When you have periodontal disease, bone loss causes your gum tissue to become unsupported creating pockets and gingival recession. As pockets become deeper due to further bone loss, bacteria and decay can destroy the tooth structure. Once the disease passes a certain point, the area can’t be properly cleaned through regular home care or traditional root planing and scaling.
Osseous surgery removes the infected gum tissue and diseased bone, making the area easier to maintain and stops the periodontal disease from getting worse.
Usually, the whole affected area is treated at one time, so there is minimal chance of reinfection. During the surgery, the pockets are reduced by removing the diseased tissue and lowering the gum to the level of the healthy bone. The gum and bone are reshaped so the gum tissue can re-adhere to the teeth making it easier for you and your dental team to keep the area clean.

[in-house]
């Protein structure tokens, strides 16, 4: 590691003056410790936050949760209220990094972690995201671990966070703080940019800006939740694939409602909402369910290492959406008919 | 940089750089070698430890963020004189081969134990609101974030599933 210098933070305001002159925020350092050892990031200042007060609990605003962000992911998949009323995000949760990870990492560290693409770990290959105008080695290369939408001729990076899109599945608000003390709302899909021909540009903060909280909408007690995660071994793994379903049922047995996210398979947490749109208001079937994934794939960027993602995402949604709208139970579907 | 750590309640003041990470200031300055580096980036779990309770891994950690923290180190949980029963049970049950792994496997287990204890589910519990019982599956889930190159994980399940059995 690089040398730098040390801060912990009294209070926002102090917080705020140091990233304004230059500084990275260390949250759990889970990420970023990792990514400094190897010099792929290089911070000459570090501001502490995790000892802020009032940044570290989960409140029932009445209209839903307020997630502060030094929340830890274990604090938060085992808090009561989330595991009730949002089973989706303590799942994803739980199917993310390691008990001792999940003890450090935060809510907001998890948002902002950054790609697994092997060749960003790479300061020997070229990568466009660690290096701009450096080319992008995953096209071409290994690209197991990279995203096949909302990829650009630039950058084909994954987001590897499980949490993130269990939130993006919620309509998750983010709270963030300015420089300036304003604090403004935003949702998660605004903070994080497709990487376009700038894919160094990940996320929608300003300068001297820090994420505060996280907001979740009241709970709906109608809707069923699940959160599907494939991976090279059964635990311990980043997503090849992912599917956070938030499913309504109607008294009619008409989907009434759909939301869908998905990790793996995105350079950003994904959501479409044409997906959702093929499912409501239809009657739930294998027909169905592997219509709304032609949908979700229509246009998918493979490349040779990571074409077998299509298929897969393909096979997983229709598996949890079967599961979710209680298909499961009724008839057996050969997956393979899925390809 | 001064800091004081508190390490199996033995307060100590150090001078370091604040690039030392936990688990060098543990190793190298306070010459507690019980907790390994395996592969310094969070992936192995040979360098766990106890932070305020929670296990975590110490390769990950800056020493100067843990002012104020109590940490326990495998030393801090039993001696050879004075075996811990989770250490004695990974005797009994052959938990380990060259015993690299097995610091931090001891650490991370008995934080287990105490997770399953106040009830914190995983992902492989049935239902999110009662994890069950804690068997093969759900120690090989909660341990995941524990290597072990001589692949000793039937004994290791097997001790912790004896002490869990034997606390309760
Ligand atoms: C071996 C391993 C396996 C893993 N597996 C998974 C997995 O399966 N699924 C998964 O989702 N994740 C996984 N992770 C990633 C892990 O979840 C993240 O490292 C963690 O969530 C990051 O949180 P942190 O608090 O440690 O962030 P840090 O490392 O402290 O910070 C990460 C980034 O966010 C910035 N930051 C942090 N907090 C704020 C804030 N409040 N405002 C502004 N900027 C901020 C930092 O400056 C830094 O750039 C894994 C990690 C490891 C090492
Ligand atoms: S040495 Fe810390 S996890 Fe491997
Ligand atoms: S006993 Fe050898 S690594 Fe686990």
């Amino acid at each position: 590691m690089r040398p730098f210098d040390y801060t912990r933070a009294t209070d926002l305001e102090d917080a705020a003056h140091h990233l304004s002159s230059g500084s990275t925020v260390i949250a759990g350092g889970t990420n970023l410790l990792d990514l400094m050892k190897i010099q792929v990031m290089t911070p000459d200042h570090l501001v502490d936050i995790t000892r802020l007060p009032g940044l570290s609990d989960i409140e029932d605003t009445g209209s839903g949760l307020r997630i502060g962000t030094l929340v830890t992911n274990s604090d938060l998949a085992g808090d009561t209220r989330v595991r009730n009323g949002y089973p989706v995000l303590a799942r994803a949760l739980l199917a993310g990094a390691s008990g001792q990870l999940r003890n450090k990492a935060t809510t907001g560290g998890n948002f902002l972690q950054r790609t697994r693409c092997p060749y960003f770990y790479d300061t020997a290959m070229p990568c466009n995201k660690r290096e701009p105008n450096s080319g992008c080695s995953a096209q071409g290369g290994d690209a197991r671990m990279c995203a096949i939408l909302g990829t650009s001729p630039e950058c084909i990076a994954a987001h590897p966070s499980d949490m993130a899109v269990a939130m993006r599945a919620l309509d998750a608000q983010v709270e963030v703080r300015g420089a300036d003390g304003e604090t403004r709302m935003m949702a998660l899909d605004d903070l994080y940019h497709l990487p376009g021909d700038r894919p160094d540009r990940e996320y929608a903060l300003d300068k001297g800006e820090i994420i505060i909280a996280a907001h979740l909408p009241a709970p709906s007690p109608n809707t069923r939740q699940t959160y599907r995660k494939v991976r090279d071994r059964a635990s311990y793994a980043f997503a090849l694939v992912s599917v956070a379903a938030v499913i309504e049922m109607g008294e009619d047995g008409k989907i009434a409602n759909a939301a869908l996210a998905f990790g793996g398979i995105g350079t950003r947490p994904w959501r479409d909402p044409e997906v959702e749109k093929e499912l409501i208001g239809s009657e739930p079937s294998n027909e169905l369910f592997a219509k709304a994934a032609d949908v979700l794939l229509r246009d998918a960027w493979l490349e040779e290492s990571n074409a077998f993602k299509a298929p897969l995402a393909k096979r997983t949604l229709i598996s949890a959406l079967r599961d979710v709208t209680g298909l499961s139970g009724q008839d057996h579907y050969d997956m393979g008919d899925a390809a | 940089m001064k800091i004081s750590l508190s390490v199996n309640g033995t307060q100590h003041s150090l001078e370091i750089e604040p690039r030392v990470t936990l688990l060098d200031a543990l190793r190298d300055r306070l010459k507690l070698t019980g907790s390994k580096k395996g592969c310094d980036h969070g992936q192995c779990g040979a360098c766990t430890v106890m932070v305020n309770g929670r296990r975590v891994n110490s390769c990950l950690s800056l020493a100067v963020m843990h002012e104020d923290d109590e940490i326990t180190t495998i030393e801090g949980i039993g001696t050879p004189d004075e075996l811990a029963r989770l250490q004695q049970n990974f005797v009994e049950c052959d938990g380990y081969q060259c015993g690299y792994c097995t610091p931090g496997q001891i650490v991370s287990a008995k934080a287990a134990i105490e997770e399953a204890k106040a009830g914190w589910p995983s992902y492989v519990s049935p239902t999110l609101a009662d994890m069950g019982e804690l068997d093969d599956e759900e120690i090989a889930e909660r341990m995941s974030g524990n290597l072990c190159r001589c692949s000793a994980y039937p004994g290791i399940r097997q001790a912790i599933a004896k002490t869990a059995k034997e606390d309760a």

What to Expect After Surgery
A side effect of this procedure is that your teeth will appear longer and some gaps between your teeth may look larger.
Sometimes a patient experiences temperature sensitivity following surgery, but this lessens over the healing time.
You may be placed on a strict recare schedule and have to return for more frequent cleanings to prevent further disease from developing.